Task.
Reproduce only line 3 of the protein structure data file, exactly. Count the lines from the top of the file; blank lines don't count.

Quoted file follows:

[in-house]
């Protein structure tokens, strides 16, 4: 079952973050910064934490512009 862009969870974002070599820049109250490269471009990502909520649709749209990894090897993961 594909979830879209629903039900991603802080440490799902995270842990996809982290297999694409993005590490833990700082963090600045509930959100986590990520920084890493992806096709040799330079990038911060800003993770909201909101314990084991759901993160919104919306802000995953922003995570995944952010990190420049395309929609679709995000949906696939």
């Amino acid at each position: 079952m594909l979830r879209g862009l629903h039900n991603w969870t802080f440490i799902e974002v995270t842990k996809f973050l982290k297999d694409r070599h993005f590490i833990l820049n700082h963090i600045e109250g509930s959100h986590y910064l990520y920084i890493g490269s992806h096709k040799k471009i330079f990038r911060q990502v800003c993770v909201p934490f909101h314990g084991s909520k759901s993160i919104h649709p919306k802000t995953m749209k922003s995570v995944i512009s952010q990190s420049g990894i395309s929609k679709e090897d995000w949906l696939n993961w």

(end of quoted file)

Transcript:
């Amino acid at each position: 079952m594909l979830r879209g862009l629903h039900n991603w969870t802080f440490i799902e974002v995270t842990k996809f973050l982290k297999d694409r070599h993005f590490i833990l820049n700082h963090i600045e109250g509930s959100h986590y910064l990520y920084i890493g490269s992806h096709k040799k471009i330079f990038r911060q990502v800003c993770v909201p934490f909101h314990g084991s909520k759901s993160i919104h649709p919306k802000t995953m749209k922003s995570v995944i512009s952010q990190s420049g990894i395309s929609k679709e090897d995000w949906l696939n993961w």